Open Mon–Fri 5pm–11pm, Sat–Sun 2pm–10pm
‘With its roots planted firmly in the Caribbean, Cottons Restaurant & Rhum Shack has been serving the best of Caribbean cuisine to Londoners for over 30 years, and this brand new flagship restaurant in Notting Hill is a stone’s throw from Notting Hill Gate underground. Cottons is now the proud owner of the Guinness world record for the biggest number of rums commercially available—372 to be precise. Come and try them all!’
Warm, friendly, welcoming. From the minute we walked in, on a miserable November night, we felt our spirits rising, after a month of fairly unalloyed gloom. Samantha, our hostess, could not have been more lovely, fun and unaffected, suggesting the most potent of the rum cocktails to start, ‘if you can take the heat.’ Always up for a challenge (and always able—ahem—to take the heat), we accepted with alacrity, taking several seconds to look around the cheerfully decorated room, glorious with tropical foliage.
The wall adjacent to our table mimicked the exterior of a pale turquoise clapboard cottage, with darker blue shutters; the wall opposite was painted with a joyous mural of rainbow Caribbean scenes: pink flamingo skies, azure seas, sunshine yellows, foliage in every shade of green, parrots striped in all these hues and more.
As we took the first sips of our drinks, a musical duo started to play—really well. He was on acoustic guitar, she had one of the sweetest voices I’ve heard for a long time. The music was well judged, non-intrusive, absolutely right—a bit of Stevie, a bit of Bob, a bit of Ray. If that sounds like a cliché, well, maybe it is, but it didn’t seem it, more a happy cocoon in which one could stay for some time before having to face the real world again: sand under bare feet, the insistent chirrup of crickets, bright stars in an unpolluted sky. I suppose the rum might have had something to do with it.
In all honesty, for once I was having too nice a time to intently observe (and bitch about) our fellow guests, but they all seemed perfectly happy too: some couples, some groups, quite a variety of ages and ethnicities, all eating, chatting, laughing and clapping with enthusiasm at the end of every song.
From the starters menu, seared scallops with passionfruit and lime infusion, pineapple & chilli salsa (£8.50) and crayfish salad with palm hearts in a Scotch bonnet, palm sugar and lime dressing (£8.00) sounded particularly appealing, but we went with Samantha’s suggestion of saltfish fritters with tamarind & guava chutney and coconut & coriander jelly (£7.00), and salt and pimiento squid with coriander, lemongrass, lime and green chilli dressing (£7.50). Both were bright and delicious, keeping us firmly in our happy sunshine beach bubble. The light, crisp fritters were perfectly seasoned and a nice textural contrast to both the sweet/sour chutney and blobs of just-set jelly; the squid tender and squeaky fresh, complemented beautifully by its zingy, zesty dressing.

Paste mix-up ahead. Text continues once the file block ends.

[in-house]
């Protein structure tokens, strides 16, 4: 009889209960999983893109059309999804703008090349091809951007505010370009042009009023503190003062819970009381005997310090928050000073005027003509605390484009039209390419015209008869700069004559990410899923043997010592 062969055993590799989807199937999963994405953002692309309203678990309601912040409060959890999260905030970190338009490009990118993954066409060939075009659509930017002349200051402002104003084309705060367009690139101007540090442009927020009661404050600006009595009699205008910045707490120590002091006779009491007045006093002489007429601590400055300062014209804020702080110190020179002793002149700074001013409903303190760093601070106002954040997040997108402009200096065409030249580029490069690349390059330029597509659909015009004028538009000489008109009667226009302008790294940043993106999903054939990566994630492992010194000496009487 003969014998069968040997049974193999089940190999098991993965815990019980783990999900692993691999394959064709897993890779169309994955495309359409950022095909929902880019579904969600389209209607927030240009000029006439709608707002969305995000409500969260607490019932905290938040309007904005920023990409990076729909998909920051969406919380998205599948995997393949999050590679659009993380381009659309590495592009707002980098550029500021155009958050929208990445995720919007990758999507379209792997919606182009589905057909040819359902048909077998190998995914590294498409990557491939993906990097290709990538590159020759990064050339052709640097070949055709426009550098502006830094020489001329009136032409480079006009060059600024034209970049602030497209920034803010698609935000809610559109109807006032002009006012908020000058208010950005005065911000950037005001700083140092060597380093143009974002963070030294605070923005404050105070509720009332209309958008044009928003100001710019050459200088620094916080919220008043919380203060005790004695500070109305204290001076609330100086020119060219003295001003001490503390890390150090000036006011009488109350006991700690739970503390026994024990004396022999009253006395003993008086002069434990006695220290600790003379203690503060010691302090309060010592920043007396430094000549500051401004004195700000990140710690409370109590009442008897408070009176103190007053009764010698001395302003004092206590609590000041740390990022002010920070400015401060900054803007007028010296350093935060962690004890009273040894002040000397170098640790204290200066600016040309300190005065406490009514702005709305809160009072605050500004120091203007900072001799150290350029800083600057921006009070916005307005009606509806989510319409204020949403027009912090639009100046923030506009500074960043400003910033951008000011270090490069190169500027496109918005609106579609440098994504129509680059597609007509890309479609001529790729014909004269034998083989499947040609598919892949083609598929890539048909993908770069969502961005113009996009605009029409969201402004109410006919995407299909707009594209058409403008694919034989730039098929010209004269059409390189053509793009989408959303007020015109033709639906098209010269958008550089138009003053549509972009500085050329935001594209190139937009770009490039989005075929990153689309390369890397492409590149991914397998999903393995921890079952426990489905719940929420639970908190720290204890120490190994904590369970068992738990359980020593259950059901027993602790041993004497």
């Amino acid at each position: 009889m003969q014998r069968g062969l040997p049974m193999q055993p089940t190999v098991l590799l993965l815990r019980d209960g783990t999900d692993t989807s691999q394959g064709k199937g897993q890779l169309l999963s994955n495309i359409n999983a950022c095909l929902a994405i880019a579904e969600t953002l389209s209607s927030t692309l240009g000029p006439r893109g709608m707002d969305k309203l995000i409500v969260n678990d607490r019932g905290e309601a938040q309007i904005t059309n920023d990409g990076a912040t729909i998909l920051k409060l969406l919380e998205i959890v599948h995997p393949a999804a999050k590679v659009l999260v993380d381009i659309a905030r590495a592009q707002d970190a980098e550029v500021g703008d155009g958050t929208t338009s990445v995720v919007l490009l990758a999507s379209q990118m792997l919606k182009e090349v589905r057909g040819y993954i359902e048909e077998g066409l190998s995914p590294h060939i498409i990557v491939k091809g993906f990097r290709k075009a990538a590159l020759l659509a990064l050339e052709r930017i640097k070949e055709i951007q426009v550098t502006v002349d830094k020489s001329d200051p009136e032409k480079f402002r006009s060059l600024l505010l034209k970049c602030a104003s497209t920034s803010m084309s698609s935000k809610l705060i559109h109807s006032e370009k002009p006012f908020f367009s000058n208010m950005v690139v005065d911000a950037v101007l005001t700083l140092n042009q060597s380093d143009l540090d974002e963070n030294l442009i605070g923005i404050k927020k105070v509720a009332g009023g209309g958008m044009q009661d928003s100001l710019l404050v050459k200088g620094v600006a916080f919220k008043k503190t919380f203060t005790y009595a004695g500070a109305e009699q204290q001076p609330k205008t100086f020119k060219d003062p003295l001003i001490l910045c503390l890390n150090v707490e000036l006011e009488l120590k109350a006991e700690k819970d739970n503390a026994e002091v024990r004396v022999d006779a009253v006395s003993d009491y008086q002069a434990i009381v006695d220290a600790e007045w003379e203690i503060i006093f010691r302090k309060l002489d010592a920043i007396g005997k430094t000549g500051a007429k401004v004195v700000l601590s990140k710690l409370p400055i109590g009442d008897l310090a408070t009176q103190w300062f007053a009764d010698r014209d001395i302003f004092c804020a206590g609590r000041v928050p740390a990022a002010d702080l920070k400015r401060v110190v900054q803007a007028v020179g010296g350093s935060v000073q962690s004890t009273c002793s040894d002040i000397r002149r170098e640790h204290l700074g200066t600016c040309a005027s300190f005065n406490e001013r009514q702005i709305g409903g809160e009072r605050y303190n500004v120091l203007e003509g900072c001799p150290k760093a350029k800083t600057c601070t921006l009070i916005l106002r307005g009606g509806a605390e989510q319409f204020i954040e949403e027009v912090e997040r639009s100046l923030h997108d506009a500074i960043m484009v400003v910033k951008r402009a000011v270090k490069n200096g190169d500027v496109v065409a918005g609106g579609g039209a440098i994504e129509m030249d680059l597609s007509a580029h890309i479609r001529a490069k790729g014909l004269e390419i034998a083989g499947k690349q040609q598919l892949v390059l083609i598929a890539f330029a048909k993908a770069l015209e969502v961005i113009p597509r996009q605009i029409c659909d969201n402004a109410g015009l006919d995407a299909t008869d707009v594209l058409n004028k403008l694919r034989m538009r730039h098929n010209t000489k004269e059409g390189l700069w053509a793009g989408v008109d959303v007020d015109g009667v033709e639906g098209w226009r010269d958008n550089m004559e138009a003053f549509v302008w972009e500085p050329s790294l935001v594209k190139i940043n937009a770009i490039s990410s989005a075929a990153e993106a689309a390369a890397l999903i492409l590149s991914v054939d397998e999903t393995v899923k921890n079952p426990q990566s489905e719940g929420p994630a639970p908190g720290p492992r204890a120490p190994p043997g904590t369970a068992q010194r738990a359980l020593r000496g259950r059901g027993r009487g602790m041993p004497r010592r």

The mains were also good. My curried crab with cornmeal dumplings (£18.00) was a shell-on beast submerged in mildly-spiced coconut-creamy sauce, finger-lickingly enjoyable as I cracked its legs, sucking sweet meat out of the flavour-bursting carapace, humming along to ‘Play That Funky Music’, quite possibly shimmying in my chair. Pleasingly, there was no polite way to eat this enormous pot of fishy yumminess, which was only let down by the heaviness of the dumplings (most of which I left).
Andy’s Guyanese 48-hour slow-cooked beef pepper pot with fondant potatoes (£17.00) was another vast one-pot offering, no less delicious for it, the meat as tender as one would expect it to be after two days’ simmering, resplendent in a dark, glossy, medium-hot sauce. The potatoes were negligible (in number, not flavour) compared to the meat—admirable generosity from the kitchen, but even my mega-carnivore husband found the dish more than a little unbalanced.
Each of these very good main courses could have served two, easily, or three, so if you’re coming as a group I’d recommend ordering a few and sharing—the quantity doesn’t impinge on the quality one iota. And definitely go for a couple of the vegetable sides, perhaps spring greens with garlic butter or calalloo (a leafy green native to the Caribbean) with onions.
To finish, we shared a malted chocolate fondant with tamarind salted caramel and rum & raisin ice cream. It elicited moans of pleasure.
As already mentioned, we kicked off with a couple of smoky, slightly sweet, blow-your-head-off Old Fashioneds, then moved on to a bottle of Argentinian white (Hacienda Los Horarios 2014) and a very decent Malbec to accompany the beef (Andy’s notes say ‘Malbec PERFECT choice’). But really, it’s all about the rum. It’s impossible to list all 372 varieties, but have a look here to whet your appetite.
In a nutshell
If you’re after warm hospitality, a happy, friendly atmosphere, generous portions of delicious, authentic food, great music, and enough rum to sink a ship, then look no further. Highly recommended for a guaranteed fun night out.